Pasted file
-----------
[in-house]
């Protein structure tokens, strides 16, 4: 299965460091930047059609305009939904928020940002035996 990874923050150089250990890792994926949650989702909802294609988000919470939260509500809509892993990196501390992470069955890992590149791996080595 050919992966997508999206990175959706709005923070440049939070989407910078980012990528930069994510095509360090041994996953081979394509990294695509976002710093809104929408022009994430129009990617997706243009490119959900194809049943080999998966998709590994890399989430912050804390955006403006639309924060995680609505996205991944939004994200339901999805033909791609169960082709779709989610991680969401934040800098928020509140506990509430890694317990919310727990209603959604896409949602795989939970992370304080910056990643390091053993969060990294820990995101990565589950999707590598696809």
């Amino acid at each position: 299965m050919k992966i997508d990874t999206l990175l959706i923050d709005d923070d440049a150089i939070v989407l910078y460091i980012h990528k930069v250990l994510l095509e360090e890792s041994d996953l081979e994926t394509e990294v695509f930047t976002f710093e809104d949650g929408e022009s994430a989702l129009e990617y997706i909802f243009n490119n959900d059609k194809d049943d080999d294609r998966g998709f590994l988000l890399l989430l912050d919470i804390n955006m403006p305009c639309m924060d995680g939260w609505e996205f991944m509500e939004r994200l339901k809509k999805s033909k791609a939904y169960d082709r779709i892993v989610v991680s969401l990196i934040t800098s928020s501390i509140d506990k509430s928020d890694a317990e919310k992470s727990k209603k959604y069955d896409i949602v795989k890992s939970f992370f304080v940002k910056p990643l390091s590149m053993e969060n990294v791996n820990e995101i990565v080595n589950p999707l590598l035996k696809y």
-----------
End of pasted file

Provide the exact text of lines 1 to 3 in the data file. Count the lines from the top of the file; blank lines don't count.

[in-house]
């Protein structure tokens, strides 16, 4: 299965460091930047059609305009939904928020940002035996 990874923050150089250990890792994926949650989702909802294609988000919470939260509500809509892993990196501390992470069955890992590149791996080595 050919992966997508999206990175959706709005923070440049939070989407910078980012990528930069994510095509360090041994996953081979394509990294695509976002710093809104929408022009994430129009990617997706243009490119959900194809049943080999998966998709590994890399989430912050804390955006403006639309924060995680609505996205991944939004994200339901999805033909791609169960082709779709989610991680969401934040800098928020509140506990509430890694317990919310727990209603959604896409949602795989939970992370304080910056990643390091053993969060990294820990995101990565589950999707590598696809």
């Amino acid at each position: 299965m050919k992966i997508d990874t999206l990175l959706i923050d709005d923070d440049a150089i939070v989407l910078y460091i980012h990528k930069v250990l994510l095509e360090e890792s041994d996953l081979e994926t394509e990294v695509f930047t976002f710093e809104d949650g929408e022009s994430a989702l129009e990617y997706i909802f243009n490119n959900d059609k194809d049943d080999d294609r998966g998709f590994l988000l890399l989430l912050d919470i804390n955006m403006p305009c639309m924060d995680g939260w609505e996205f991944m509500e939004r994200l339901k809509k999805s033909k791609a939904y169960d082709r779709i892993v989610v991680s969401l990196i934040t800098s928020s501390i509140d506990k509430s928020d890694a317990e919310k992470s727990k209603k959604y069955d896409i949602v795989k890992s939970f992370f304080v940002k910056p990643l390091s590149m053993e969060n990294v791996n820990e995101i990565v080595n589950p999707l590598l035996k696809y």